My wife Kathy is a great arbiter of architectural tastes. She constantly laments why is it that when they tear down old buildings they always replace them with uglier ones? There was a particularly hideous building near K Street and Vermont Avenue in DC that looked like a stack of concrete chicken wire. Oddly, it was designed to look that way. They finally brought it down last year. Rising in its place is a giant blue flashcube. You remember flashcubes, right? They were little silver cubes that contained four mini flashbulbs. They sat on top of “instamatic” cameras in the 1960’s. One side flashed when you took a picture and then rotated a quarter turn to ready the next one. After four shots, you threw it away. She says this building should be tossed now. She fears it may be a larval form of the concrete chicken wire thing. If the wrecking crew didn’t excavate deep enough, they didn’t get the roots, and the monstrosity might grow back.
She prefers it when they gut an existing structure, keeping the exterior gingerbread, complete with finials and gargoyles, and just install a new interior. At least the older buildings had some character. She abhors the LasVegasing of DC, you know, a New York skyline erected across the street from a giant lion which is down the road from the Eiffel Tower, What happened to that Federal style with the terracotta tile roofs? Has there been a tremendous dropping of standards in architectural schools? And why is it that the newer buildings never last as long? They seem to have to be replaced every few years.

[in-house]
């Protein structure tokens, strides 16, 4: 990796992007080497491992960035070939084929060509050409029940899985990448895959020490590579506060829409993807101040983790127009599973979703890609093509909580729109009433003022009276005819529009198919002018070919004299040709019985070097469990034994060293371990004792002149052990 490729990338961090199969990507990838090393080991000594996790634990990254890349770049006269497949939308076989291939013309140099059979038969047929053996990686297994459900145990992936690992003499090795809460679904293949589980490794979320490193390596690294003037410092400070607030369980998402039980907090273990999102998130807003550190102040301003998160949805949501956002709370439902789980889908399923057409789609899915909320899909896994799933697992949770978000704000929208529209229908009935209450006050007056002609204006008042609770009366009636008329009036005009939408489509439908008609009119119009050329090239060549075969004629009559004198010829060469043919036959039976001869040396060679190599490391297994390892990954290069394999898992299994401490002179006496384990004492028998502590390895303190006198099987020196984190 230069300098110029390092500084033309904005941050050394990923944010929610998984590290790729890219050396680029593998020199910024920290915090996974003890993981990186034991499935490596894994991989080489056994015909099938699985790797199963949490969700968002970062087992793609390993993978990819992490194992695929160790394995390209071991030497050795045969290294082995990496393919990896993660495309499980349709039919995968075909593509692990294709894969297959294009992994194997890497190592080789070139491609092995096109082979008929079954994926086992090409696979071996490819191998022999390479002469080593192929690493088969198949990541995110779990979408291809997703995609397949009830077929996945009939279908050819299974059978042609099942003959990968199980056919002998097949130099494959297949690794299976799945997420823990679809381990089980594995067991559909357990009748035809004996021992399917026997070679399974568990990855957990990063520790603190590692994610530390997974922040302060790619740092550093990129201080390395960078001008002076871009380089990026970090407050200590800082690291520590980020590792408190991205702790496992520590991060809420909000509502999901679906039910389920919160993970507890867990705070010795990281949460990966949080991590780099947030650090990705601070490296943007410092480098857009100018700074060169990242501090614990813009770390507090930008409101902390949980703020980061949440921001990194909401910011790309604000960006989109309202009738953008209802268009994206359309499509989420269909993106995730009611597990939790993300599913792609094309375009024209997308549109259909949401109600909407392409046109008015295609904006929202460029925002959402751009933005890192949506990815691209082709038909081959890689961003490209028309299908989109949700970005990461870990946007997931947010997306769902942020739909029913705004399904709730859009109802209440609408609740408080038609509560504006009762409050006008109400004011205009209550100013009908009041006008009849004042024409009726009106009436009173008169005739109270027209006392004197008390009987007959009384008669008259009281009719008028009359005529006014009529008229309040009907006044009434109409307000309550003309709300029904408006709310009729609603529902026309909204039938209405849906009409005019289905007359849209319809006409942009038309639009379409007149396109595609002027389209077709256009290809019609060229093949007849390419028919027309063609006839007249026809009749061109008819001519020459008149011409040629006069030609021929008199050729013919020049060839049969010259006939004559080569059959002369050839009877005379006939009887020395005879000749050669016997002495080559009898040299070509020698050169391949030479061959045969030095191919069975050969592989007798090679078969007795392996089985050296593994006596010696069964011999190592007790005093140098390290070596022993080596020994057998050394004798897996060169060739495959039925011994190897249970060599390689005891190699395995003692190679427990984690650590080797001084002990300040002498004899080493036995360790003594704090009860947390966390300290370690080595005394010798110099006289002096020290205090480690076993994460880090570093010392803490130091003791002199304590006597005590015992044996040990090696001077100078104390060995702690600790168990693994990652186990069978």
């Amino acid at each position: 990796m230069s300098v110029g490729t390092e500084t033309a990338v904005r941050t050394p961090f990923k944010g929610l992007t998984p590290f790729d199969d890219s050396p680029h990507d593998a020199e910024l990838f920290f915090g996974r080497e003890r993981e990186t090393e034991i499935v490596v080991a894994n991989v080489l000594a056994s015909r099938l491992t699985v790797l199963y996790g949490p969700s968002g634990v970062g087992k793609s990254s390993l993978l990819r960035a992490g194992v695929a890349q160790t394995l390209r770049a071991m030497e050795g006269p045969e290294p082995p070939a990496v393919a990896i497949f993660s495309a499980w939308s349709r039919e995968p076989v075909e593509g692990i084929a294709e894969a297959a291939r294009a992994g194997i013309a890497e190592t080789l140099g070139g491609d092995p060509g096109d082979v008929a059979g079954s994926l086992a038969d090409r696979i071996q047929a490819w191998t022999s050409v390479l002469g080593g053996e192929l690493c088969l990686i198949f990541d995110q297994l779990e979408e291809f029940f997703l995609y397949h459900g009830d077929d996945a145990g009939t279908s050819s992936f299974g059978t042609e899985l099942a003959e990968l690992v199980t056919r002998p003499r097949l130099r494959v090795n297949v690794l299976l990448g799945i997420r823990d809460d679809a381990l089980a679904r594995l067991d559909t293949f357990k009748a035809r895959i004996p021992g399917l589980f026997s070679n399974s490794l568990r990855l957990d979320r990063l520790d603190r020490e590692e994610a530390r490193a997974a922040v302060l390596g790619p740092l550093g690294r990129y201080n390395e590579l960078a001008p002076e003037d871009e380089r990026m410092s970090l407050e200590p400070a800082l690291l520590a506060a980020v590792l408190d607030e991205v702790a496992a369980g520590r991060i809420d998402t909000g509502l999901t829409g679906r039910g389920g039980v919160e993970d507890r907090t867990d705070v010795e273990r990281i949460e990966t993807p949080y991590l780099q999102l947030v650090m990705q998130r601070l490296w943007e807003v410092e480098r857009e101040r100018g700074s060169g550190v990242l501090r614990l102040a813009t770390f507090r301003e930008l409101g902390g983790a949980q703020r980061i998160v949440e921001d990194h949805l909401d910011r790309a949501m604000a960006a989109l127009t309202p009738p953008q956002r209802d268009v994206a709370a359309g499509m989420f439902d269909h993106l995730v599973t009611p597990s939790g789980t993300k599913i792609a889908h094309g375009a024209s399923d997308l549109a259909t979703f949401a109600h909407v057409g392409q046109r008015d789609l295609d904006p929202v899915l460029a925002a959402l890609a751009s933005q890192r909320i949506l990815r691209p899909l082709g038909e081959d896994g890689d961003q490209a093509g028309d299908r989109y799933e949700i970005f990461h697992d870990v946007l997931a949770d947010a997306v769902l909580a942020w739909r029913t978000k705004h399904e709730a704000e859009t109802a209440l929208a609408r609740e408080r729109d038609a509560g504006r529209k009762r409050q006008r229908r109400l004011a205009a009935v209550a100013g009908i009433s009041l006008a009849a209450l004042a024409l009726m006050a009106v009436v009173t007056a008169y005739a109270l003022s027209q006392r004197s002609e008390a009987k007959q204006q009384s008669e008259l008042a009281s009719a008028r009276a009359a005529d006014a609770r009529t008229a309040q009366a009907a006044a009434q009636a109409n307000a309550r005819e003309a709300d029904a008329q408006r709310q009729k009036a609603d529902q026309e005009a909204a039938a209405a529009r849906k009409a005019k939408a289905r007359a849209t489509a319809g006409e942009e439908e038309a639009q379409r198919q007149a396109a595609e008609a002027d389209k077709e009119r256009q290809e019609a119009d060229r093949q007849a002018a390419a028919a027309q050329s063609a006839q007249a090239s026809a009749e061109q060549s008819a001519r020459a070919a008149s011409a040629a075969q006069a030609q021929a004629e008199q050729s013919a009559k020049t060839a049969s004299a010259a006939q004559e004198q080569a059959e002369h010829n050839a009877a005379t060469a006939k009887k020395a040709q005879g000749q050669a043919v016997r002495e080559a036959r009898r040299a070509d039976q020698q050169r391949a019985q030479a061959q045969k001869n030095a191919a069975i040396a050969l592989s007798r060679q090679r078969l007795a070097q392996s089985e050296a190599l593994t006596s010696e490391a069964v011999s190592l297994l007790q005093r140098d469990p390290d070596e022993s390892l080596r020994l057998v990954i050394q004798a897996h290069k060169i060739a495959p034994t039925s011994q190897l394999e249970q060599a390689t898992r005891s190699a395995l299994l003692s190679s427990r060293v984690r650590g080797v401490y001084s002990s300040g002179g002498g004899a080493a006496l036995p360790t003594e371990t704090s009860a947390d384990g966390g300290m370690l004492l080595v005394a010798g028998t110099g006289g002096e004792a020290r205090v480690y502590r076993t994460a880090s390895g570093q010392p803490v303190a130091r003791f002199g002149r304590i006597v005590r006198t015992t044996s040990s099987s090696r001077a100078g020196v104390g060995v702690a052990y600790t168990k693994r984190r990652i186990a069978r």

This reminds me of one of those sightseeing bus tours I took with my son in London some years ago. At a traffic signal the guide called our attention to a taped-off building to our left. She said: “You will remember the Tower of London which features extant parts of the Roman settlement from the year 1000. The condemned building you see here was constructed in the 1960’s. It is falling apart and considered dangerous to enter. Ironically, it is the London Public Safety Building. Evidently, we really do not build them like we used to.”
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